Chinna (Tamil for small) melam or the “small band” was a dance performance accompanied by small instruments like mridangam, sruthi, etc . It is supposed to have been the precursor of what is today called Bharathanatyam.
The Periya (Tamil for large/Big) melam literally, “big band” is a traditional Carnatic music ensemble consisting of the nagaswaram, the tavil, the talam, and some form of harmonizing drone, either traditionally an ottu or more recently a shruti petti (bellows reed organ). Chinna Melam and Periya Melam were part of the temple rituals .
The below article is edited and published with permission from the author Mr. Sriram Venkatakrishnan. It provides a historical point of view of the role of the clarinet, its “carnaticisation” (adaptation to the carnatic music system) and its role as an accompaniment to the chinna melam.
“Carnatic music like all other art forms has evolved continuously thanks to various influences. The era of the British Raj saw composers such as Tyagaraja, Muttuswami Dikshitar and Patnam Subramania Iyer experimenting with western tunes. A Western instrument that was assimilated into Carnatic music thanks to the efforts of Muttuswami Dikshitar, his younger brother Balaswami Dikshitar and disciple Vadivelu of the Tanjavur Quartet was the violin. So successfully was this done that today it is hard to imagine Carnatic music sans the violin.
An instrument that appeared on the scene at around the same time as the violin is the clarinet. It was brought to India during the reign of King Sarabhoji II of Tanjavur. The ruler who had voluntarily become a pensioner of the British in 1799 after reigning for a year, devoted himself to the arts. Having had his education under Father Schwartz and later at the St George’s School, Madras, he had a ear for Western classical music and imported several instruments of that genre for daily use by an orchestra in his employment in Tanjavur. Thanks to the monumental work of Dr S Seetha, former Head of the Department of Music, Madras University, compiled in the treatise “Tanjore as a Seat of Music”, we know of Sarabhoji’s correspondence regarding his musical instruments. A letter dated 26/12/1802 and others of the same period from a Silvester De Costa to Sarabhoji state that the palace had four clarinets among other musical instruments. The clarinet was part of the Western music ensemble put together by the king.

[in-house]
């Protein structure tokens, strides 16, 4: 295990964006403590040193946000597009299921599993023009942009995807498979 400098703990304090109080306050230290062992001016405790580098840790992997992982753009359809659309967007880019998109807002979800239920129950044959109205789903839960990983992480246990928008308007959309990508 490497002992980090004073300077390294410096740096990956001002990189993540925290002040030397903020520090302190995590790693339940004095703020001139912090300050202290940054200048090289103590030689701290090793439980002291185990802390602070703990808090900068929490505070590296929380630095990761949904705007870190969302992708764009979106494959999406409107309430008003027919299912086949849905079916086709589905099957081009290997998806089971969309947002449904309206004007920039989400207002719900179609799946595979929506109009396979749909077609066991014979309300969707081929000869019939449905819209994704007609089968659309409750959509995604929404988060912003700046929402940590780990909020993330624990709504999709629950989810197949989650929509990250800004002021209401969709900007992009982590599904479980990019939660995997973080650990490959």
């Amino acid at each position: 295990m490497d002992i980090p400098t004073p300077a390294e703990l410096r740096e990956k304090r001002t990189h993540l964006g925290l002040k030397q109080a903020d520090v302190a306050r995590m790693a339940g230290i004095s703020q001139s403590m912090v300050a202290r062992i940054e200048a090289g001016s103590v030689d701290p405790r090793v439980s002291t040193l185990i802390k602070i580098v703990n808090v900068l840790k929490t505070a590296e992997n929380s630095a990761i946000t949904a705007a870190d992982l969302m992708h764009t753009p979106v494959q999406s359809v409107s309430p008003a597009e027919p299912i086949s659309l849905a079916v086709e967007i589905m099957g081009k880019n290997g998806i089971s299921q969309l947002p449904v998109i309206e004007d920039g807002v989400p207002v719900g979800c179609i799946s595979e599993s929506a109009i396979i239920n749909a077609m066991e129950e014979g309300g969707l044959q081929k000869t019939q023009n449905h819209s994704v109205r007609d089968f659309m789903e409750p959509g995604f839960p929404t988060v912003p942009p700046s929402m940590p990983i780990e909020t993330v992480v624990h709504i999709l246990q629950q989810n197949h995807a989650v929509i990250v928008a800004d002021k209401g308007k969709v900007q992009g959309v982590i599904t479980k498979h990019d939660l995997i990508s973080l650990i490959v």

According to Dr Seetha, it was Mahadeva Nattuvanar* who first used the clarinet for performing Carnatic music. Even during Sarabhoji’s reign it was being used as an accompaniment for the chinna melam (the lesser ensemble) which accompanied the dance performances of the Devadasis. In an era when a prudish Victorian morality was categorising the dancing girl as being the root cause of all social evil, perhaps the clarinet also suffered, for it took the instrument an inordinately long time to be accepted as a Carnatic music instrument. One has to only compare the relative ease with which the violin came to be accepted. Several of the Trinity’s disciples were violinists while not even one attempted the clarinet.
* Mahadeva Nattuvanar, was a descendant of the Ganagamuttu nattuvanar . He was the son of Shivanandam( one of the Tanjore quartet brothers). Mahadevan nattuvanar’s daughter was married to Meenakshisundaram Pillai who came to madras at Rukmini Devi Arundale’s Invitation to teach at Kalakshetra (Sunil Kothari, 2000)